The Artima Developer Community
Sponsored Link

Heron-Centric: Ruminations of a Language Designer
YAGNI's and Planning for Change
by Christopher Diggins
July 14, 2005
YAGNI stands for "You aren't going to need it", and is a fundamental anti-principle of the Agile software development philosophy. However designs which plan for change are not YAGNI's.


Avoiding YAGNI's is excellent advice. A YAGNI (You Aren't Going to Need it) is superfluous functionality. This principle goes hand in hand with the KISS principle (Keep It Simple Stupid). However there is another fundamental fact about writing software: almost all code will change (sorry, no clever mnemonic for that one).

With experience as a programmer it eventually becomes painfully clear that change is a a fundamental fact of code, despite our best efforts at resisting it (at least my best efforts). Almost all code gets refactored at one point or another whether you like it or not. This is in of itself a good reason to avoid YAGNI's: your code may change before you need it! Change in code is inevitable because client's needs change, software requirements change, platforms change, languages change, libraries change and of course programmers themselves change!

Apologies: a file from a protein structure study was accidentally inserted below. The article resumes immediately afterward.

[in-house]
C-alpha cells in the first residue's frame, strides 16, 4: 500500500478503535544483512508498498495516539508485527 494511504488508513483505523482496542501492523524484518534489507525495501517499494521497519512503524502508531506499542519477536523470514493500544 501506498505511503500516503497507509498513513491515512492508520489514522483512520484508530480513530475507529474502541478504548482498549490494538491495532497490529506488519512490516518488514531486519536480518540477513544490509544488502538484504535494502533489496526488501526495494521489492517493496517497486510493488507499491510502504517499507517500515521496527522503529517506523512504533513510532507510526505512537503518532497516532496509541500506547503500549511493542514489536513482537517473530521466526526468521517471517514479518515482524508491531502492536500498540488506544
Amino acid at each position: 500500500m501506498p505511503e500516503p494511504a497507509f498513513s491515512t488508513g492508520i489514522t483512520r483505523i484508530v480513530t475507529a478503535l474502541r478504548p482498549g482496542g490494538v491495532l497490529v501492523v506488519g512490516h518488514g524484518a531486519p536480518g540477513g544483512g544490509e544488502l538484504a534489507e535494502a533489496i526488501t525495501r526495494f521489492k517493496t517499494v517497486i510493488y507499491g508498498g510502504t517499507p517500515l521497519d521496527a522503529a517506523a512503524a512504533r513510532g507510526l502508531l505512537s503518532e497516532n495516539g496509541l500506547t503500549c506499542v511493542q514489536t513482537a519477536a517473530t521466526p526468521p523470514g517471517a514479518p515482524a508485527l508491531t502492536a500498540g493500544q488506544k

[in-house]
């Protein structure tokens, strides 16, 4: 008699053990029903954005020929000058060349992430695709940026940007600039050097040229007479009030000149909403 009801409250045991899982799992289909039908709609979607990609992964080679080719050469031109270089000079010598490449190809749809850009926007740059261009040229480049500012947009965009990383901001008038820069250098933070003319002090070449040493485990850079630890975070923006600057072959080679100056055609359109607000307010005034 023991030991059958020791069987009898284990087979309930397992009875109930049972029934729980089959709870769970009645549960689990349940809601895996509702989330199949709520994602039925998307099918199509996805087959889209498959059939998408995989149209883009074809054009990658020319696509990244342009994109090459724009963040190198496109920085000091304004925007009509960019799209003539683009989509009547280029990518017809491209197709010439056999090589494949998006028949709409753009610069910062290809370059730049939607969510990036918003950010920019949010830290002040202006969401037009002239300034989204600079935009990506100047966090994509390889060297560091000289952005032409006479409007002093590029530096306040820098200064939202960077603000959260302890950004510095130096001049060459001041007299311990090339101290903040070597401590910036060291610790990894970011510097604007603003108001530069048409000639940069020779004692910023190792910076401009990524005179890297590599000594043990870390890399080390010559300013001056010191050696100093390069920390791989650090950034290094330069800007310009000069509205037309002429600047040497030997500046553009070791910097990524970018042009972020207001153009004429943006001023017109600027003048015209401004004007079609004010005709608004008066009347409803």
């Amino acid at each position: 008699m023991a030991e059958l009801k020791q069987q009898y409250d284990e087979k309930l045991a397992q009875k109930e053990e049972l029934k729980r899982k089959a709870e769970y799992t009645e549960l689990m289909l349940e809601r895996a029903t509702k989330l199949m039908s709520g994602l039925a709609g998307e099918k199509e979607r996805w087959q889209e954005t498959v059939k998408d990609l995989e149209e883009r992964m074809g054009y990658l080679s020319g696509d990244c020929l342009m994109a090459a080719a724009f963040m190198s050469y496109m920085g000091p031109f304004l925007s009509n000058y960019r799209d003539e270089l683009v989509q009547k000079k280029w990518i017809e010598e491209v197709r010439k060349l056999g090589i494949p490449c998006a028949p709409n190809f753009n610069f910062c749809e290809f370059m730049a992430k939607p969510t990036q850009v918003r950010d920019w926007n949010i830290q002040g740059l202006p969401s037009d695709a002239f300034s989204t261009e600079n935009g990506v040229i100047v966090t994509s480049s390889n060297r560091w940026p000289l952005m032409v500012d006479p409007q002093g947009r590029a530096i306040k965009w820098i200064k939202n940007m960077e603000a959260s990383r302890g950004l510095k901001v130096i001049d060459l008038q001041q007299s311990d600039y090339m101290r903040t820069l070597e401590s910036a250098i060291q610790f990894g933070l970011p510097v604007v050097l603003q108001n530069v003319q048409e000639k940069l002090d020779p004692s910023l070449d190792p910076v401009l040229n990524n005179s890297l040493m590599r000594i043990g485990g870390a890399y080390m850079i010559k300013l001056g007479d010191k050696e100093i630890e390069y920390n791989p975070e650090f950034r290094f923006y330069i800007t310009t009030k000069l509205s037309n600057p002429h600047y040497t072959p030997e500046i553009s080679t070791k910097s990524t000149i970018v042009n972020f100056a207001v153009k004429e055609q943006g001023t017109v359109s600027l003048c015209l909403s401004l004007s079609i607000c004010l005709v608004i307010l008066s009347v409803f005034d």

Some people seem to mistake designs which factor in the possibility of change as being a YAGNI, when in fact it is an anti-YAGNI. In other words, plan for change, because you are going to need it.

Talk Back!

Have an opinion? Readers have already posted 29 comments about this weblog entry. Why not add yours?

RSS Feed

If you'd like to be notified whenever Christopher Diggins adds a new entry to his weblog, subscribe to his RSS feed.

About the Blogger

Christopher Diggins is a software developer and freelance writer. Christopher loves programming, but is eternally frustrated by the shortcomings of modern programming languages. As would any reasonable person in his shoes, he decided to quit his day job to write his own ( ). Christopher is the co-author of the C++ Cookbook from O'Reilly. Christopher can be reached through his home page at

This weblog entry is Copyright © 2005 Christopher Diggins. All rights reserved.

Sponsored Links


Copyright © 1996-2019 Artima, Inc. All Rights Reserved. - Privacy Policy - Terms of Use